Weiner was quoted in the Observer piece as saying, "I think there's some dispute as to whether Huma's actually human or not." At the time, the couple hadn't yet disclosed that they were dating. The two knew each other in political circles for years before becoming romantically involved.
When her new husband's political career disintegrated in 2011 just as she was about to have a child, Abedin couldn't escape the obvious comparisons with her mentor, Clinton, who shoved her own husband's scandals aside to become a massive figure in American politics.
In some ways, the additional name recognition brought by the scandal made her a target.
Last July, U.S. Rep. Michele Bachmann, a Minnesota Republican, wrote a letter to the State Department accusing Abedin's late father, mother and brother of being connected to the Muslim Brotherhood, the Egyptian Islamist political party.
That unsubstantiated allegation drew a rebuke from even some Republicans. Sen. John McCain gave a speech on the Senate floor praising Abedin's patriotism and calling her representative of "what is best about America."
Since then, Abedin has appeared dedicated to resurrecting her husband's political career.
She urged him to run for mayor and helped arrange a lengthy New York Times Magazine profile last spring in which the couple talked at length about their struggle to overcome marital problems. In those interviews, they did not disclose that Weiner had continued to chase other women online even after his resignation.
As Weiner's unlikely mayoral campaign has picked up steam, Abedin has helped organize the campaign staff, become his most important fundraiser, and hit the campaign trail, where she told reporters that she was "having so much fun."
Her nervous public appearance with Weiner on Tuesday looked anything but.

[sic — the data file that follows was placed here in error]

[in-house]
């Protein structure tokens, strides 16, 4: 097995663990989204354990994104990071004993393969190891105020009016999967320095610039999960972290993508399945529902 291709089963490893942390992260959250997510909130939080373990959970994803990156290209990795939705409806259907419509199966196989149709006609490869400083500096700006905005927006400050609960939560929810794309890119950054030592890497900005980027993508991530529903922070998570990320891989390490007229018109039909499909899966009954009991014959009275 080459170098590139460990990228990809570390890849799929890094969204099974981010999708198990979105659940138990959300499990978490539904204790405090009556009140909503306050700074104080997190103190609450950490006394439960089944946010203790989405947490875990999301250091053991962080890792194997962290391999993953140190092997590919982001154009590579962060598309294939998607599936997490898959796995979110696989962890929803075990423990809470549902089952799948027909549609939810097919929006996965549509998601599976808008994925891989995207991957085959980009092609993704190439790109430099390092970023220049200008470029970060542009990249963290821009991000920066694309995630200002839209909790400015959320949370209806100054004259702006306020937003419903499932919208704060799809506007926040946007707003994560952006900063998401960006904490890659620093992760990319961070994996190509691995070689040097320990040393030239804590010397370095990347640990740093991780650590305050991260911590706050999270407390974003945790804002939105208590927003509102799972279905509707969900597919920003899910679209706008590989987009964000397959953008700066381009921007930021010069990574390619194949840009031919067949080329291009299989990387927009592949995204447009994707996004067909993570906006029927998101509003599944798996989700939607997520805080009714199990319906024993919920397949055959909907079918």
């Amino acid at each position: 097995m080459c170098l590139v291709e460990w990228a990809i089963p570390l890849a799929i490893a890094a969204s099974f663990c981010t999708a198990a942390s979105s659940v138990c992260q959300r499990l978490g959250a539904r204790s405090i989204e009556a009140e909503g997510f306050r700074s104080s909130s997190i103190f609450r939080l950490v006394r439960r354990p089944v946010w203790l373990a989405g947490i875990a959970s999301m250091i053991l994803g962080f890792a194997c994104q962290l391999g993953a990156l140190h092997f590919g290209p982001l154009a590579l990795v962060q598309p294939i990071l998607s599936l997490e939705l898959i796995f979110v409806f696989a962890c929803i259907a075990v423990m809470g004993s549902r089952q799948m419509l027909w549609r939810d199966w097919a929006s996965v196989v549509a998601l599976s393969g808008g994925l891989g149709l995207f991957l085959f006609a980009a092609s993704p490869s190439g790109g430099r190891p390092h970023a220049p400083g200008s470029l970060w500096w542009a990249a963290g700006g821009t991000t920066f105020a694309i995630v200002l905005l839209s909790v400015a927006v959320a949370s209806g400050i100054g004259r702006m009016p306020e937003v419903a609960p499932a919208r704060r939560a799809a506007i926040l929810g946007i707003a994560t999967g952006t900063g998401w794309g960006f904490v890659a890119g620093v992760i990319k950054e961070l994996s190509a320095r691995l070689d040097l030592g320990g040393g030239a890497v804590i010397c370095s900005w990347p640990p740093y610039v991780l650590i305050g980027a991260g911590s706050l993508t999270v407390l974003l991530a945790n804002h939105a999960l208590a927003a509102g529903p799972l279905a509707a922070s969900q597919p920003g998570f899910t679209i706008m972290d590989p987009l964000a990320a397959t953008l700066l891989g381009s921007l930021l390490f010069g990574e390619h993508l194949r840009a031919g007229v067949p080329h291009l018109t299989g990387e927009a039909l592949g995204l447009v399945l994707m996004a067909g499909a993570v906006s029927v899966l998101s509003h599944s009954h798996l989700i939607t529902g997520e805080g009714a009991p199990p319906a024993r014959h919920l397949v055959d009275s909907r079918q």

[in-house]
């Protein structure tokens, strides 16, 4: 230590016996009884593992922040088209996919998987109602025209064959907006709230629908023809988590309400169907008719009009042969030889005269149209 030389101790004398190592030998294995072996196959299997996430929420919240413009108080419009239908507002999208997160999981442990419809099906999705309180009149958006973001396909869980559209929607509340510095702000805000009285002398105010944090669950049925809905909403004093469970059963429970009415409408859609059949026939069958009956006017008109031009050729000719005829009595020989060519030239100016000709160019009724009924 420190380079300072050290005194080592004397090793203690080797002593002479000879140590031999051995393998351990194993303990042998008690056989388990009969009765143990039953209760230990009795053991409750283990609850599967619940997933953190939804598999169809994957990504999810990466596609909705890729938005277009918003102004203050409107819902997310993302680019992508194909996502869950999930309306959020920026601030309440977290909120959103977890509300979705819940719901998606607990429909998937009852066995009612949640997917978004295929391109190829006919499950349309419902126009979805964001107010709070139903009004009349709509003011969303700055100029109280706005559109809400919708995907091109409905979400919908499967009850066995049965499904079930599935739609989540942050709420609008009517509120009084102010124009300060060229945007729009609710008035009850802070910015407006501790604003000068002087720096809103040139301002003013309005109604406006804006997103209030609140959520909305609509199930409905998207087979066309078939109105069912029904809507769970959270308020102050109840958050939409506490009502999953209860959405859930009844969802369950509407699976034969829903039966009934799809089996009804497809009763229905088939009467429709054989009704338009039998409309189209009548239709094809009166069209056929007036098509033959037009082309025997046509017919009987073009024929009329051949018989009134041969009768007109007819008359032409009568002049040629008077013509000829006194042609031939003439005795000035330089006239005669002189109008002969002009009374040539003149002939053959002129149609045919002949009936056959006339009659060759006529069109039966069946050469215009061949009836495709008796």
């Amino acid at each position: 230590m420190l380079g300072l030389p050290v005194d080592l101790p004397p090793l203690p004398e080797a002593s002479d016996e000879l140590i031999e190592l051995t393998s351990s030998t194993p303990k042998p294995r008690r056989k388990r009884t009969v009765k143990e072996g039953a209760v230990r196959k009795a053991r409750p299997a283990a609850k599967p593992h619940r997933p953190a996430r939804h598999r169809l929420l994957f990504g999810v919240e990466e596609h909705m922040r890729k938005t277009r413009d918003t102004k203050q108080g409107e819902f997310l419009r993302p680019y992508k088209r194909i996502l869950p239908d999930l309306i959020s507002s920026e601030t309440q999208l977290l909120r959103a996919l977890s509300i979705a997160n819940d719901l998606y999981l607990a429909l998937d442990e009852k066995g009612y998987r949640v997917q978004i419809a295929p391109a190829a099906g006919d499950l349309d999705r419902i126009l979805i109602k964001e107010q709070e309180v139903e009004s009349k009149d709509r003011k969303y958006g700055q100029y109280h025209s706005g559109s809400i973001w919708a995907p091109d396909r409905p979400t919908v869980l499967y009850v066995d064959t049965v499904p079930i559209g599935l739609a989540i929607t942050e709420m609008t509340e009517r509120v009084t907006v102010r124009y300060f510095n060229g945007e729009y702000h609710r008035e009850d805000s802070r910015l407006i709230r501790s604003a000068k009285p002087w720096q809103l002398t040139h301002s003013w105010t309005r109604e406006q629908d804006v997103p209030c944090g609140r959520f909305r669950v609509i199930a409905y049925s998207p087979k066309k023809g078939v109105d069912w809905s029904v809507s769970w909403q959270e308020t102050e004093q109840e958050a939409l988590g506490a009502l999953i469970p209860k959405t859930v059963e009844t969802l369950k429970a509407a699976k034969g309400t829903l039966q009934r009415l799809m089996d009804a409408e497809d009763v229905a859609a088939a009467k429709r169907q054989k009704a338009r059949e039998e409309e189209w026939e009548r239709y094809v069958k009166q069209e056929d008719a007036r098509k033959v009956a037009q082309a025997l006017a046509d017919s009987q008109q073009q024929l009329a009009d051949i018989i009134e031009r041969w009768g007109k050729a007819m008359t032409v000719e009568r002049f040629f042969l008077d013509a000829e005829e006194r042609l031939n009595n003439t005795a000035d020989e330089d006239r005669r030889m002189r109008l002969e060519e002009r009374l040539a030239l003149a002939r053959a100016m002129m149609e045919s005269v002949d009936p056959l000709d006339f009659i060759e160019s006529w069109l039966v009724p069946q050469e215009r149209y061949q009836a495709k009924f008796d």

"My heart just reaches out to her. She's such a classy, beautiful lady and I just hate to see her in this," U.S. Rep. Charles Rangel said.
People watching the eye-popping spectacle were sure to wonder why she would subject herself to that kind of torture, especially since her career path would appear to be bright even if her husband left public life forever.
Abedin left the State Department when Clinton retired and now heads her private office. If Clinton runs for president again in 2016, most observers expect her to play a role in the campaign.
Stephanie Coontz, who wrote "Marriage: A History" and teaches family studies at Evergreen State University in Olympia, Wash., said it's a shame that her response to her husband's behavior would be a subject of attention at all.
"Everyone is second-guessing the woman's decision," she said. "You saw it with Hillary Clinton. 'Oh, she's manipulative. She's power-hungry.' We do this instead of recognize that marriage and love are complex.
"Someday, it'll be a man standing there ashen-faced, and we'll say, 'Oh my God,' because his masculinity will be called into question," she said. "But things happen in marriages. Couples find a way to deal or they don't. We don't need more reality shows!"
Associated Press Writers Jonathan Lemire and Jocelyn Noveck contributed to this report.
Copyright 2013 The Associated Press.